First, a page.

As happens from time to time, I’ve had a lot of trouble with Jane lately: waking me up at all hours of the night to tell me new ideas that can’t wait till morning. This is all the more worrying, as usually when she’s asleep it’s like trying to raise the dead and takes at least 2 cups of tea to get a coherent sentence. Maybe it’s due to exposure to the Biarritz sun for 6 hours, while she waited for us to arrive at the end of the ColaLife bike ride. Or exposure to all the tips, links and titbits of information that our supporters keep sending in (thank you!). Or both.
Anyway, we’ve been thinking about what material to make the AidPod from for some time now:
- Waxed card? Environmentally friendly, cheap, but not sufficiently water-proof; and probably not very tamperproof.
- Card with seeds embedded in it, so you plant it when you’ve finished with it! Even Greener. Even less waterproof 🙁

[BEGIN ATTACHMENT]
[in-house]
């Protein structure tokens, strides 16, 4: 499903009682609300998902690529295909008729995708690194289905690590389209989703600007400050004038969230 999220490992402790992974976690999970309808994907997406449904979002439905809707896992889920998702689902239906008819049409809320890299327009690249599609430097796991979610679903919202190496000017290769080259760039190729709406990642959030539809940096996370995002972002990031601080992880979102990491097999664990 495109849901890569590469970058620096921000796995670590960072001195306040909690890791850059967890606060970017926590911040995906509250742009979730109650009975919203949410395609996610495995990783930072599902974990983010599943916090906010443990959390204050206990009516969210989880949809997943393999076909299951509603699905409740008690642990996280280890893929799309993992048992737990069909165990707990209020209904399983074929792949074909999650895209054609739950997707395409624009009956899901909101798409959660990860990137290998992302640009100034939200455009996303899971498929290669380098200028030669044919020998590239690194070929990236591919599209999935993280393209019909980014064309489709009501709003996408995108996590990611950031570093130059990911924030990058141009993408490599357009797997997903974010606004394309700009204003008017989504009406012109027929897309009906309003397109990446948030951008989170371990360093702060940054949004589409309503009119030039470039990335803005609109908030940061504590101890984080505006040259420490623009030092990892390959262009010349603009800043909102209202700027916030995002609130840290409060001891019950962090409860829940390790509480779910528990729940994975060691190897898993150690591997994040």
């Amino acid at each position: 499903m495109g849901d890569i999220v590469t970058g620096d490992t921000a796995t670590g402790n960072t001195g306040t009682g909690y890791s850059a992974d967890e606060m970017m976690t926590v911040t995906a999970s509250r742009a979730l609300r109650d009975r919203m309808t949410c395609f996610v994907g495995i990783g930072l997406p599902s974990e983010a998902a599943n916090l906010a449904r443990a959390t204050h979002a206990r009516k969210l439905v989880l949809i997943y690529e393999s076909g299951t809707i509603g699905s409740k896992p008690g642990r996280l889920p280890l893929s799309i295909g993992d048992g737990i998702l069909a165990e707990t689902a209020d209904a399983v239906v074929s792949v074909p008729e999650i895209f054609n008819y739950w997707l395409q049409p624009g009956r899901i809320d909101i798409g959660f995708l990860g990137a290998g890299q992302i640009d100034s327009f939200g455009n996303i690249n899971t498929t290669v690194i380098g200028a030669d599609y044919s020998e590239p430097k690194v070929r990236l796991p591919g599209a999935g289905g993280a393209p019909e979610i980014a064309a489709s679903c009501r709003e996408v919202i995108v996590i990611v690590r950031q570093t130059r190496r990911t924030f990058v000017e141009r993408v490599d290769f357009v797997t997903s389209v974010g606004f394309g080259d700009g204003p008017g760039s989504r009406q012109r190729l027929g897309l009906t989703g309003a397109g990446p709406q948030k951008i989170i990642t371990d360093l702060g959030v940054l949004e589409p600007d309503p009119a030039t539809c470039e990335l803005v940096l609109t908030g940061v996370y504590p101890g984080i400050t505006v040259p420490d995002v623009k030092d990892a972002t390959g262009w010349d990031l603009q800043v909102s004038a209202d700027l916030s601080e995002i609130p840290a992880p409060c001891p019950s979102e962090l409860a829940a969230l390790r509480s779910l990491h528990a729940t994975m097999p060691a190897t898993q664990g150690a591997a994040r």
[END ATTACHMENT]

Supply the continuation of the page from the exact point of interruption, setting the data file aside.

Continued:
- Plastic of some kind. Yes, waterproof, tamperproof; but hardly ticks the sustainability box.
- Re-cycled or re-formed plastic. Yes, getting there. But can we get it made in Africa?
And, we’ve been struggling with the problem of how to enable mothers in African villages to make up Rehydration Salts accurately, in a clean container, with the cleanest available water.
Jane’s latest light-bulb moment is to re-design the AidPod, so it serves both as packaging to carry the Oral Rehydration Salt sachets (with educational materials etc) and as a measuring container, and also see if we can double it up as a simple home-based water cleaning device. Thanks to a passing comment about bottles on the roof from Hubertus Hoffman who we met at Cambridge in June, a link sent by Pippo last week (you know who you are) and a few other bits of jigsaw, we’ve started investigating the option of making the AidPod from PET (PolyEthylene Terephthalate). Could a PET AidPod be filled with water, left on the roof in the sun for 6 hours and then have the Rehydration Salts mixed in, for feeding sips directly to the sick child? Solar water disinfection (SODIS) is now recommended by WHO as a viable method for household water treatment.
At the moment, we’re really excited about this idea. It’s seems the sort where the more you look into it, the more obvious it seems.
It’s surprising what 6 hours in the sun can do!
Any experts out there? As always, comments and insights welcome.